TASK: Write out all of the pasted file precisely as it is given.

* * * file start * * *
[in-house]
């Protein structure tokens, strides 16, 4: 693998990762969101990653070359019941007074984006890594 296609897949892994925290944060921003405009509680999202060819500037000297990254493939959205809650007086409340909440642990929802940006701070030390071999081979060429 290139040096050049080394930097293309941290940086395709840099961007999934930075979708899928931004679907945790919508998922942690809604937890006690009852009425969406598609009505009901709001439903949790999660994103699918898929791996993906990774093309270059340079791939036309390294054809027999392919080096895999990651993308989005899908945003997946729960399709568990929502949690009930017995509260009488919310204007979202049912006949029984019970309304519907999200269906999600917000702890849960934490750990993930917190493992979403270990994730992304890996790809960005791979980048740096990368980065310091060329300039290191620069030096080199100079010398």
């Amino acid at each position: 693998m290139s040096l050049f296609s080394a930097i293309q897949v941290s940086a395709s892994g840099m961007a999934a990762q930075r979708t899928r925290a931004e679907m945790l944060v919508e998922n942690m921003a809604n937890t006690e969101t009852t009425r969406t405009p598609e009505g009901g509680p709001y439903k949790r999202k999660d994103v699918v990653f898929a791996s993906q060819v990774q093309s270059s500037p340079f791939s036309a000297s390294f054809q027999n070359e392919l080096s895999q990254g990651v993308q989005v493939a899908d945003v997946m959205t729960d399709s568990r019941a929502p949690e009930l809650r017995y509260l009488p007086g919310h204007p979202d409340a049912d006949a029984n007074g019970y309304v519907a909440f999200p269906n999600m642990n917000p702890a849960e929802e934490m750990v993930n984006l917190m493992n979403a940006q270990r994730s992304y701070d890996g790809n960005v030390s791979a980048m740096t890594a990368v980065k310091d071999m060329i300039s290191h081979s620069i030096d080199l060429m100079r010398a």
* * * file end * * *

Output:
[in-house]
């Protein structure tokens, strides 16, 4: 693998990762969101990653070359019941007074984006890594 296609897949892994925290944060921003405009509680999202060819500037000297990254493939959205809650007086409340909440642990929802940006701070030390071999081979060429 290139040096050049080394930097293309941290940086395709840099961007999934930075979708899928931004679907945790919508998922942690809604937890006690009852009425969406598609009505009901709001439903949790999660994103699918898929791996993906990774093309270059340079791939036309390294054809027999392919080096895999990651993308989005899908945003997946729960399709568990929502949690009930017995509260009488919310204007979202049912006949029984019970309304519907999200269906999600917000702890849960934490750990993930917190493992979403270990994730992304890996790809960005791979980048740096990368980065310091060329300039290191620069030096080199100079010398």
């Amino acid at each position: 693998m290139s040096l050049f296609s080394a930097i293309q897949v941290s940086a395709s892994g840099m961007a999934a990762q930075r979708t899928r925290a931004e679907m945790l944060v919508e998922n942690m921003a809604n937890t006690e969101t009852t009425r969406t405009p598609e009505g009901g509680p709001y439903k949790r999202k999660d994103v699918v990653f898929a791996s993906q060819v990774q093309s270059s500037p340079f791939s036309a000297s390294f054809q027999n070359e392919l080096s895999q990254g990651v993308q989005v493939a899908d945003v997946m959205t729960d399709s568990r019941a929502p949690e009930l809650r017995y509260l009488p007086g919310h204007p979202d409340a049912d006949a029984n007074g019970y309304v519907a909440f999200p269906n999600m642990n917000p702890a849960e929802e934490m750990v993930n984006l917190m493992n979403a940006q270990r994730s992304y701070d890996g790809n960005v030390s791979a980048m740096t890594a990368v980065k310091d071999m060329i300039s290191h081979s620069i030096d080199l060429m100079r010398a």